When a friend of mine broke up with her boyfriend a few years back, she called her mother for sympathy.
"Dear," the mother said, "you don't need a boyfriend. What you really need is a dog."
Spring, the old cliche goes, is when thoughts turn to love. And, if you just happen to be on the down side of human love this spring, it's not a bad time to get a pet, either.
"Not only is the selection of animals the largest right now," says Phyllis Wright of The Humane Society of the United States, "but it's the time of year when you want to be outdoors, and things like housebreaking and training will seem easiest."
Of course, getting a pet isn't the kind of decision one makes as a rebound from a broken love affair, or because people are having such fun in the park with their pets. Getting a pet means making a long-term commitment, not only to provide love and companionship, but also those things that you won't get in return -- like food and veterinary care.
Don't underestimate the costs of pet ownership, both in terms of time and money. You may not have to pay for dinner at a fancy French restaurant, but you'll almost certainly find yourself at one end of the leash at midnight in the rain some night, waiting for the other end of the leash to make up its mind.
The first choice to make is the kind. Assuming you have in mind something that doesn't need to live in a cage or aquarium, you should limit yourself, says Wright, to a dog or cat. Exotic pets such as skunks, raccoons, and ocelots are dangerous, expensive, illegal in some places, and generally more trouble than they're worth.
"Basically you should examine your life style and find a pet to match it," says Wright. "Decide whether you are looking for a hiking pal or would be happy with simply a warm body to keep you company."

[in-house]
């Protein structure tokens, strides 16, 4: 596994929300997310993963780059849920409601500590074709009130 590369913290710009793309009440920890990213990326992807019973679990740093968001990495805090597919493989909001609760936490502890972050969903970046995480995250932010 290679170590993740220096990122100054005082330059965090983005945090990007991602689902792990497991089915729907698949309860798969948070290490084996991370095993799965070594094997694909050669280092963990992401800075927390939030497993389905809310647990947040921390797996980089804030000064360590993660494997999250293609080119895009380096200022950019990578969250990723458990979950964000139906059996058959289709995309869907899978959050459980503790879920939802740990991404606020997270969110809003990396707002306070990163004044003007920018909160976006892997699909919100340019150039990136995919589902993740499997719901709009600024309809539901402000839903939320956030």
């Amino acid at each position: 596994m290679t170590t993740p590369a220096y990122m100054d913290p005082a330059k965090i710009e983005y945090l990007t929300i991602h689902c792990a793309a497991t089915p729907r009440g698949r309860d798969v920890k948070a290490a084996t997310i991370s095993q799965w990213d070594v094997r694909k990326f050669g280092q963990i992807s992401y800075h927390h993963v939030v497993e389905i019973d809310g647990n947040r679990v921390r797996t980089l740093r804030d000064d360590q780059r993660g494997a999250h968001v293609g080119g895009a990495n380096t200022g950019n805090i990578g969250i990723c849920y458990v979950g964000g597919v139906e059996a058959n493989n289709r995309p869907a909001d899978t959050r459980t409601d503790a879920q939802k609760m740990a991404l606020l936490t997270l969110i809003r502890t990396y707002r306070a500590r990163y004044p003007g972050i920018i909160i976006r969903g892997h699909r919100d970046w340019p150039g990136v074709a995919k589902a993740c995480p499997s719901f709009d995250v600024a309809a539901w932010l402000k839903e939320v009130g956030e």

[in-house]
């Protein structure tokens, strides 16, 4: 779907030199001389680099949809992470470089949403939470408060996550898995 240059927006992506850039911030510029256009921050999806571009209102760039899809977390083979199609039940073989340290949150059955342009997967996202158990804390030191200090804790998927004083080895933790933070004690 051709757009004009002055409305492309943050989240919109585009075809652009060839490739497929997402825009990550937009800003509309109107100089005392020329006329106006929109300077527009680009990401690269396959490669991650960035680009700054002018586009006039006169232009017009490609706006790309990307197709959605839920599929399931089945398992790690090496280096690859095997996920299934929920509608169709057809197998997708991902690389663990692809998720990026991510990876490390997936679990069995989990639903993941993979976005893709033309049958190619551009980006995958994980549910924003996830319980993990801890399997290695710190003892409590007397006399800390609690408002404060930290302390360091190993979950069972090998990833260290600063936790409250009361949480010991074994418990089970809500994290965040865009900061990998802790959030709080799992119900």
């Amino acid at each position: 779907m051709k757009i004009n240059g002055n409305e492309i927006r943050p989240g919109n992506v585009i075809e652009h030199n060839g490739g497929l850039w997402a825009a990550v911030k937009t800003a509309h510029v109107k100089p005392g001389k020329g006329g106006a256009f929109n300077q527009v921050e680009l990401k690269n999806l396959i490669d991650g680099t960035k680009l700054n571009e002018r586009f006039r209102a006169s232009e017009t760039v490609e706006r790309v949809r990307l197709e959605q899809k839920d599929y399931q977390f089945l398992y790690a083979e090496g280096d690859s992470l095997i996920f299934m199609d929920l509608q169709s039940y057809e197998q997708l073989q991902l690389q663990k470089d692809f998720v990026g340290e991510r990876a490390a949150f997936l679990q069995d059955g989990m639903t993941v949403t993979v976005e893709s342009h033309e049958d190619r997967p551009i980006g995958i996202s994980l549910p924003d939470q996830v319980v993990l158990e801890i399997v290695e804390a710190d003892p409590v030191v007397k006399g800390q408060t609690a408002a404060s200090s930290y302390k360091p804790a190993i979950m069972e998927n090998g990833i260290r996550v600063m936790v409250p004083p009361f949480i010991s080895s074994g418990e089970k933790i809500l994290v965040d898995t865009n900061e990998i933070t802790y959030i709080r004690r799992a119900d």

Your living situation is also important. It's not fair to bring a large dog into a tiny apartment, nor is it a good idea to bring a very young animal into a home with equally young children. In either case, someone is bound to suffer.
The obvious advantage of getting a baby animal can be summed up in four letters: c-u-t-e. But cuteness, Wright cautions, should not be a major factor.Puppies and kittens, barring accidents, altimately turn into dogs and cats. The cuteness usually wears off about the time you begin to tire of walking the animal every night or replacing your umpteenth set of mauled curtains.
Don't reject the idea of getting an older pet too fast. Grown animals tend to be cheaper and easier to get, often are already trained and housebroken, and may may be better right away with young children. Shelters always are filled with "perfectly wonderful pets," says Wright, whose owners have moved or given them up for reasons unrelated to the animal's personality.
Some considerations, according to Wright, on the dog-versus-cat debate: Cats
"Cats can do a lot of things people sometimes reserve for dogs, like coming when they're called, fetching a ball or toy, and being held and petted. Of course, with a cat you're doing all these things on their terms, not yours."